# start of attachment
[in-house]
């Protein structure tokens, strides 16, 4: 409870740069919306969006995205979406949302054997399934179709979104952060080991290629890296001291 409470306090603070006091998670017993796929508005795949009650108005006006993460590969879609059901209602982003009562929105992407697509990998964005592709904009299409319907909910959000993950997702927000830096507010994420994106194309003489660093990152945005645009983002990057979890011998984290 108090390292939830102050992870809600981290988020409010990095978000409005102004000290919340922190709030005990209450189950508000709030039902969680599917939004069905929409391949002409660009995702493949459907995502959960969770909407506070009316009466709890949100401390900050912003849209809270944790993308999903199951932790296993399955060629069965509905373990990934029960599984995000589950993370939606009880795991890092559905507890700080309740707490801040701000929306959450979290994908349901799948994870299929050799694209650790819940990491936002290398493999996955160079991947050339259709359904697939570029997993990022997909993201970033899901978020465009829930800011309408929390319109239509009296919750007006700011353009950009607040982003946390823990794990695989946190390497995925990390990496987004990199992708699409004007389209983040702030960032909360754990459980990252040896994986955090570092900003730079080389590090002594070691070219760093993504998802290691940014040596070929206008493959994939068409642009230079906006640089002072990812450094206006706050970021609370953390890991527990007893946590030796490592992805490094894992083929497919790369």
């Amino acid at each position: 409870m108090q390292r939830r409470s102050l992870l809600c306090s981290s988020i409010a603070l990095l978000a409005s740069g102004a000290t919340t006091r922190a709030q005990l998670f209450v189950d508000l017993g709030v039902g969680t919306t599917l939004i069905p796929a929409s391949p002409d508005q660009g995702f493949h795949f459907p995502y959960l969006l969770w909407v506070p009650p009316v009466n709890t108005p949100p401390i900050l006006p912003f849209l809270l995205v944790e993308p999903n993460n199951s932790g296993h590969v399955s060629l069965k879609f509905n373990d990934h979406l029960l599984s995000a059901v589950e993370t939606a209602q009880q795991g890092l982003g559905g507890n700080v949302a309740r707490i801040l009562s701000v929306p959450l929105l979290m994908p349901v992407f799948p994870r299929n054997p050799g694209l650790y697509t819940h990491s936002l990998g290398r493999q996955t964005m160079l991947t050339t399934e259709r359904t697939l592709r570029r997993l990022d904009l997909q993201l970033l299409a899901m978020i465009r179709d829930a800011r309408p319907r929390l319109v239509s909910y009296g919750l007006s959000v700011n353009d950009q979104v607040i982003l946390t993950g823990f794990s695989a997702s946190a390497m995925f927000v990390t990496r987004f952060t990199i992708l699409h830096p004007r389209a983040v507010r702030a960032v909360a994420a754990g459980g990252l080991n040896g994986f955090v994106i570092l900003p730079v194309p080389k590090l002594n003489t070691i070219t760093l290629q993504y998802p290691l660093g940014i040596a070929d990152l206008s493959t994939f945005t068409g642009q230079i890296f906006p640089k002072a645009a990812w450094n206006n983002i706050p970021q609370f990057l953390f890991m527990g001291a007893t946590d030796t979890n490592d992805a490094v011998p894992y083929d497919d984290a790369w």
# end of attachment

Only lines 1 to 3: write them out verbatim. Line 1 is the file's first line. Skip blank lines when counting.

[in-house]
């Protein structure tokens, strides 16, 4: 409870740069919306969006995205979406949302054997399934179709979104952060080991290629890296001291 409470306090603070006091998670017993796929508005795949009650108005006006993460590969879609059901209602982003009562929105992407697509990998964005592709904009299409319907909910959000993950997702927000830096507010994420994106194309003489660093990152945005645009983002990057979890011998984290 108090390292939830102050992870809600981290988020409010990095978000409005102004000290919340922190709030005990209450189950508000709030039902969680599917939004069905929409391949002409660009995702493949459907995502959960969770909407506070009316009466709890949100401390900050912003849209809270944790993308999903199951932790296993399955060629069965509905373990990934029960599984995000589950993370939606009880795991890092559905507890700080309740707490801040701000929306959450979290994908349901799948994870299929050799694209650790819940990491936002290398493999996955160079991947050339259709359904697939570029997993990022997909993201970033899901978020465009829930800011309408929390319109239509009296919750007006700011353009950009607040982003946390823990794990695989946190390497995925990390990496987004990199992708699409004007389209983040702030960032909360754990459980990252040896994986955090570092900003730079080389590090002594070691070219760093993504998802290691940014040596070929206008493959994939068409642009230079906006640089002072990812450094206006706050970021609370953390890991527990007893946590030796490592992805490094894992083929497919790369």
């Amino acid at each position: 409870m108090q390292r939830r409470s102050l992870l809600c306090s981290s988020i409010a603070l990095l978000a409005s740069g102004a000290t919340t006091r922190a709030q005990l998670f209450v189950d508000l017993g709030v039902g969680t919306t599917l939004i069905p796929a929409s391949p002409d508005q660009g995702f493949h795949f459907p995502y959960l969006l969770w909407v506070p009650p009316v009466n709890t108005p949100p401390i900050l006006p912003f849209l809270l995205v944790e993308p999903n993460n199951s932790g296993h590969v399955s060629l069965k879609f509905n373990d990934h979406l029960l599984s995000a059901v589950e993370t939606a209602q009880q795991g890092l982003g559905g507890n700080v949302a309740r707490i801040l009562s701000v929306p959450l929105l979290m994908p349901v992407f799948p994870r299929n054997p050799g694209l650790y697509t819940h990491s936002l990998g290398r493999q996955t964005m160079l991947t050339t399934e259709r359904t697939l592709r570029r997993l990022d904009l997909q993201l970033l299409a899901m978020i465009r179709d829930a800011r309408p319907r929390l319109v239509s909910y009296g919750l007006s959000v700011n353009d950009q979104v607040i982003l946390t993950g823990f794990s695989a997702s946190a390497m995925f927000v990390t990496r987004f952060t990199i992708l699409h830096p004007r389209a983040v507010r702030a960032v909360a994420a754990g459980g990252l080991n040896g994986f955090v994106i570092l900003p730079v194309p080389k590090l002594n003489t070691i070219t760093l290629q993504y998802p290691l660093g940014i040596a070929d990152l206008s493959t994939f945005t068409g642009q230079i890296f906006p640089k002072a645009a990812w450094n206006n983002i706050p970021q609370f990057l953390f890991m527990g001291a007893t946590d030796t979890n490592d992805a490094v011998p894992y083929d497919d984290a790369w």